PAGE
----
This Senator Wants to Revive Federal Research on Gun Violence, 22 Years After Congress Banned It

He called a repeal of the Dickey Amendment a “no-brainer.”

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On Tuesday, as teenagers swarmed the Florida legislature to advocate for gun control, Sen. Martin Heinrich (D-New Mexico) renewed a familiar call for Congress to repeal an amendment that blocks the Centers for Disease Control and Prevention from funding research into the public health effects of gun violence. 

Heinrich’s plea comes less than a week after a shooting at Marjory Stoneman Douglas High School in Parkland, Fla., left 17 people dead and injured 14 others, motivating teenagers across the country to protest lax gun laws. In a statement, Heinrich called the repeal of the restriction, known as the Dickey Amendment, a “no-brainer.” He added that in the midst of Congress’ inaction, the amendment’s removal would let lawmakers use “scientific information as our guiding light to combat the gun violence epidemic that is threatening our country.” 

Last week, Department of Health and Human Services Secretary Alex Azar said during a House subcommittee hearing that the provision does not impede the CDC’s ability to research, it only prevents it from doing advocacy work, adding: “We believe we’ve got a very important mission with our work with serious mental illness as well as our ability to do research on the causes of violence and the causes behind tragedies” like the recent shooting in Florida.  

It isn’t the first time that Democrats and thousands of medical professionals have called for eliminating the provision, written by former Congressman Jay Dickey (R-Ark.) and enacted in 1996 as part of an appropriations bill in the aftermath of a mass shooting. After the mass shooting in San Bernardino in 2015, nine medical associations urged Congress to overturn the amendment. Weeks after a mass shooting at the Pulse nightclub in Orlando, Fla., left 49 people dead, Republican lawmakers impeded efforts to eliminate the Dickey Amendment once again during a mark-up in the House.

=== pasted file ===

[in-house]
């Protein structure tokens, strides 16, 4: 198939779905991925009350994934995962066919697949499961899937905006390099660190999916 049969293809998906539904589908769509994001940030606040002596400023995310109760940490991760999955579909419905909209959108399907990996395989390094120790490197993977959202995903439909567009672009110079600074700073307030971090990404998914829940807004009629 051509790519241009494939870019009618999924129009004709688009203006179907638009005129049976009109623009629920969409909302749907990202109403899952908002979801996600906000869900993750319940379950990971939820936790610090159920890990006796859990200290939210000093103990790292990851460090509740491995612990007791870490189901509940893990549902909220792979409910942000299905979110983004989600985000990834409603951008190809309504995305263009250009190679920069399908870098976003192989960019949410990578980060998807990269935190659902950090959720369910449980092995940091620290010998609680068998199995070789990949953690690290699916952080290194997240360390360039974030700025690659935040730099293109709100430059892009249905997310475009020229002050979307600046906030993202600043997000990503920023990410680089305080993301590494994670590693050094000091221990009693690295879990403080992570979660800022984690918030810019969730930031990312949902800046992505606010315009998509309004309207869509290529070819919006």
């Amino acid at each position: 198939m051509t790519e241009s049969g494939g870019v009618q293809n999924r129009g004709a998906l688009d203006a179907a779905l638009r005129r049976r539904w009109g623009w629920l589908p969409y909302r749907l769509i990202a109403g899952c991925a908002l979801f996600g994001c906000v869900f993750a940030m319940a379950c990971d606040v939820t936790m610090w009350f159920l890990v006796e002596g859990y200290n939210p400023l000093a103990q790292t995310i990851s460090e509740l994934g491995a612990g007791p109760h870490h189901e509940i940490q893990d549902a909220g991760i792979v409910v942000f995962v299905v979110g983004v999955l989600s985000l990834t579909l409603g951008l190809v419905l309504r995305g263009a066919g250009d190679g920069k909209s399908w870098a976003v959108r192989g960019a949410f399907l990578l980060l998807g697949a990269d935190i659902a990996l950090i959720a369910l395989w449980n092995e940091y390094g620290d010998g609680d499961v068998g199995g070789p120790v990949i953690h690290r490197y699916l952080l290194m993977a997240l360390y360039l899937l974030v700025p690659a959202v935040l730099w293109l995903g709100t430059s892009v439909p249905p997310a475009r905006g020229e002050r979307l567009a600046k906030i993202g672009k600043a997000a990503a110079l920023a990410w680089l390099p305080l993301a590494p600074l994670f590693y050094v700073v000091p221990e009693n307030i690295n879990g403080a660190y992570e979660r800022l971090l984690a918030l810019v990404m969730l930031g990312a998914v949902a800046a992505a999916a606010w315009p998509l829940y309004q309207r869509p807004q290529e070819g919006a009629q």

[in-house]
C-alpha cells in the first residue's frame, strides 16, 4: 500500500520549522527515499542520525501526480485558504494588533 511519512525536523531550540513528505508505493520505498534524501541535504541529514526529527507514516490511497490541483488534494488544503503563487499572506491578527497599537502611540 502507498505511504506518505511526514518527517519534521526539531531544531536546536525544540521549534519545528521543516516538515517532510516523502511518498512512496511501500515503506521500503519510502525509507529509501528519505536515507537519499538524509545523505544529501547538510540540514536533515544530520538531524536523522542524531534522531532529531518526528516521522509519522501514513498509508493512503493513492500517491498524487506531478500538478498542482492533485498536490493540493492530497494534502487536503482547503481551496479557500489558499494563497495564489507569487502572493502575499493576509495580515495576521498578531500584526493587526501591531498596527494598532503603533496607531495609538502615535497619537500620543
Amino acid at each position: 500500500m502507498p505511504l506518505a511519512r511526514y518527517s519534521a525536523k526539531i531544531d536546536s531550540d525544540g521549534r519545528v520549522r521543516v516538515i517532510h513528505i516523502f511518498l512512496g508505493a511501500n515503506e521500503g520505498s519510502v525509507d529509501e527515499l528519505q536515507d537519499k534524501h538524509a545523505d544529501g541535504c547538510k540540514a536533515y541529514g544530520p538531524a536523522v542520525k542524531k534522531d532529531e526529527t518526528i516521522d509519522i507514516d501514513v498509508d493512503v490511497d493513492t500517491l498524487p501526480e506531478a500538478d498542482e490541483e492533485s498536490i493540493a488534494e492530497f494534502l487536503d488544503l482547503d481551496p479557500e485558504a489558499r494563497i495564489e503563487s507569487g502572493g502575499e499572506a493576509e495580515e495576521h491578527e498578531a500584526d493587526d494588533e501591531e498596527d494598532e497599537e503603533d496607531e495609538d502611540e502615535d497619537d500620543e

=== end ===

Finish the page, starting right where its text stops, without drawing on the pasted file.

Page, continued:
Dickey eventually changed his position on the matter and called for Congress to overturn the amendment. “Doing nothing is no longer an acceptable solution,” he wrote in a 2015 letter to Rep. Mike Thompson (D-Calif.)

Rep. Stephanie Murphy (D-Florida) also introduced a bill last year to repeal the amendment.

As Mother Jones has reported, pressure from the National Rifle Association and other gun-rights advocates led to the suppression of funding for research into the toll of gun violence. An editorial published in the Annals of Internal Medicine noted that “political forces had effectively banned the Centers for Disease Control and Prevention and other scientific agencies from funding research on gun-related injury and death.” 

An executive order in 2013 from President Obama sought to free up the CDC via a new budget, but the purse strings remain in the grip of Congress, many of whose members have seen their campaigns backed by six- and even seven-figure sums from the NRA. “Compounding the lack of research funding,” the doctors added, “is the fear among some researchers that studying guns will make them political targets and threaten their future funding even for unrelated topics.”

David Hemenway, director of the Harvard Injury Control Research Center, describes the chill this way: “There are so many big issues in the world, and the question is: Do you want to do gun research? Because you’re going to get attacked. No one is attacking us when we do heart disease.”

Meanwhile, a week after Sen. Dianne Feinstein (D-California) announced she would introduce a bill that would raise the minimum age for assault rifle purchases, Sen. Jeff Flake (R-Arizona) pledged to work with Sen. Feinstein on the bill. He tweeted that “a kid too young [to] buy a handgun should be too young to buy an #AR15.” A similar proposal is under consideration in the Florida legislature.